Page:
I’ve got stripers on the brain, and so we’ll be talking about the traditional-style striper flies I like to tie and fish: sparse bucktails, soft-hackles, and flatwings. The discussion will include materials and hooks I use, and I’ll throw in a tying demo of something tbd. If you haven’t been getting the Zoom links — I send them out Tuesday late afternoon — please check your spam box. If you’re sending a request to get on the list, please don’t wait until 7:45 p.m. Tuesday night…I won’t be checking my email that late. Thanks!
This is a short video sampler of soft-hackled flies for striped bass. It’s going to be part of my new presentation, “Trout Fishing for Striped Bass.”
I remember that Saturday afternoon like it was yesterday. About nine years ago. Bright sunshine, the middle of the afternoon, and we took striper after after striper on the fly. I can still see the gentleman who was fishing above me, how he so gracefully yet purposefully stripped in each bass he’d hooked. He’d recast, strip, and then he was on again. The only reason I left that day was because I promised my wife I’d be home in a few hours to spell her (we had two very young kids at the time). My friends who stuck out the tide each had a triple-digit day.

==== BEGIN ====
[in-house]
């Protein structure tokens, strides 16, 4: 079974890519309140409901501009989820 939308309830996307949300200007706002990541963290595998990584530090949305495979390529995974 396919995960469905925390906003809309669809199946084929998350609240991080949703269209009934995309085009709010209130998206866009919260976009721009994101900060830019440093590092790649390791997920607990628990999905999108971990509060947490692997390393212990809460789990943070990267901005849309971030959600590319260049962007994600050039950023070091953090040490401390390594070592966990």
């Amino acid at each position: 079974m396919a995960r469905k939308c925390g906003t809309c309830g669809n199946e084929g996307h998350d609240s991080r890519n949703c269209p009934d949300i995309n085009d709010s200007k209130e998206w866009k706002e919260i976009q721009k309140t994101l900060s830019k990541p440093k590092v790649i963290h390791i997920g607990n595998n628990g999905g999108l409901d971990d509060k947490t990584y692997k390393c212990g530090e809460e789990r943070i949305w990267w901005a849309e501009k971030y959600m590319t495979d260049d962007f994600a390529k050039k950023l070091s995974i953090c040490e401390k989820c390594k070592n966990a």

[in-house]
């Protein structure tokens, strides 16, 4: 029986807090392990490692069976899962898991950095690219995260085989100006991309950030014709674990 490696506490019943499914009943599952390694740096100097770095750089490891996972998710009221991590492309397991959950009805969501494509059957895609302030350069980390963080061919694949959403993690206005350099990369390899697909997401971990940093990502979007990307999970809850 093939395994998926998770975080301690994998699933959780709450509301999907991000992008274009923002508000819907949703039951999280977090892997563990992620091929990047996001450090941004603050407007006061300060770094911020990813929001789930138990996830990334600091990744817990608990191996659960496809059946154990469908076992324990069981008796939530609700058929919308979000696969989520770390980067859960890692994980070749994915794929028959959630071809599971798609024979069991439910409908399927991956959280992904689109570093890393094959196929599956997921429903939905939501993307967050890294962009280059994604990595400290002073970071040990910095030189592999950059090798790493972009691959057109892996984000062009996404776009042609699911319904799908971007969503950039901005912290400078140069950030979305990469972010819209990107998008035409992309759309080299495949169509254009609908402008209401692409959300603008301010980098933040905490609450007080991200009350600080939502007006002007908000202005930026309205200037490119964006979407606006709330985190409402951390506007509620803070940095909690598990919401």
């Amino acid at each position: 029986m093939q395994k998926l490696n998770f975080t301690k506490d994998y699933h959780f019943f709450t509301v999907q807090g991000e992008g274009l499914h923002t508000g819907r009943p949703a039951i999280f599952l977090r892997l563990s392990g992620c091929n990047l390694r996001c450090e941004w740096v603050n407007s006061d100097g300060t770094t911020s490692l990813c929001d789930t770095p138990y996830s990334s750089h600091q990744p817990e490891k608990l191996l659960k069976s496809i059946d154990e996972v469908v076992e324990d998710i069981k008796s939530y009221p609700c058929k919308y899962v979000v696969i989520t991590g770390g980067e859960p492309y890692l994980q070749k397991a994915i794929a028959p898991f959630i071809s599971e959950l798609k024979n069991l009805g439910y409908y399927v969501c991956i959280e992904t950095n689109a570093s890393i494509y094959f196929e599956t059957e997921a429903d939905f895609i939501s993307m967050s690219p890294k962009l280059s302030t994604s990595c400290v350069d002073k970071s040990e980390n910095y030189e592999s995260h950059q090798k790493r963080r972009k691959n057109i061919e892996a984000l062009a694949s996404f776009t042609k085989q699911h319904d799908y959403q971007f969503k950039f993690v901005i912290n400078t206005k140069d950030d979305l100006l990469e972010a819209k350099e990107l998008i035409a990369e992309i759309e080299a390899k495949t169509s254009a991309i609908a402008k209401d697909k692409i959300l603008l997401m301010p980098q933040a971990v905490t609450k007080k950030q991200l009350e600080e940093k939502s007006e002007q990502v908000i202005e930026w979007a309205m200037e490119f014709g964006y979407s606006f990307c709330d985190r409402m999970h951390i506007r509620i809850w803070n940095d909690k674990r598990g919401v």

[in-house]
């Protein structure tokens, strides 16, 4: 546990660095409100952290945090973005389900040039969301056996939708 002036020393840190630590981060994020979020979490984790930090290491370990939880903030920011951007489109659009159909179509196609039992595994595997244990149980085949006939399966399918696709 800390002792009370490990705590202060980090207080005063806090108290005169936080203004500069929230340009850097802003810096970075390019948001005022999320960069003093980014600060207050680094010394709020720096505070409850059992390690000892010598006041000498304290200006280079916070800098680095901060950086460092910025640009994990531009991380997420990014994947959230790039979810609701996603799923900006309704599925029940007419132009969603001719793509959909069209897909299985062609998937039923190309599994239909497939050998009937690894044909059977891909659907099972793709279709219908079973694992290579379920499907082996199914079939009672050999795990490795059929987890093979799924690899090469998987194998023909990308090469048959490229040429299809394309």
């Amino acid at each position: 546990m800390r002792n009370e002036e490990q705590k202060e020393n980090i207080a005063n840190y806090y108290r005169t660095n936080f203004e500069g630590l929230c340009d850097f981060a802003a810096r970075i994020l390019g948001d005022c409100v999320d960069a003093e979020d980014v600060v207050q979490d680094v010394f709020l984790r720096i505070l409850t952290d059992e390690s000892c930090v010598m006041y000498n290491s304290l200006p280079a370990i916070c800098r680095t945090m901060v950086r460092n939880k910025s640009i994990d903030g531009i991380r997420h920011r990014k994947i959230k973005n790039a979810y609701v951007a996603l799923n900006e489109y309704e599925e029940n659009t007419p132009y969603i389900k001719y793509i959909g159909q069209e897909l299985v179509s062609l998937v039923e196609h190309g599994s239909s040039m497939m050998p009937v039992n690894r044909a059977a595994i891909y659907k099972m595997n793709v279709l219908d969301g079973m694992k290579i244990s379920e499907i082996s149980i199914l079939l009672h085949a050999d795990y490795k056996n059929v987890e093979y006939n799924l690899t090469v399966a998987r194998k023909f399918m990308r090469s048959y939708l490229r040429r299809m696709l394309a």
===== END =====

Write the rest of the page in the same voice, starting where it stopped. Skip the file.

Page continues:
Well, that was then. This is now. Same spot. Same tide. Roughly the same kind of day. And I felt fortunate to get three dinks in the last hour of the tide. (These were river fish, as evidenced by their darker above-the-lateral line coloration.)
I’m fine that I haven’t yet experienced the Bass-O-Matic this year. Really, I am. It’s fascinating how every year is different. I know I’m going to have one of those world-of-hurt striper thumbs sooner or later.
So whoever is in charge of these things, if you’d like to make it sooner, I’d be totally cool with that. Or a thirty-pounder. Or a kick ass summer on Block Island. Whatever you think is best.
In the meantime, I’m going trout fishing.
When nature calls, a clamshell makes a fine ash ray for your Aging Room Quattro F55.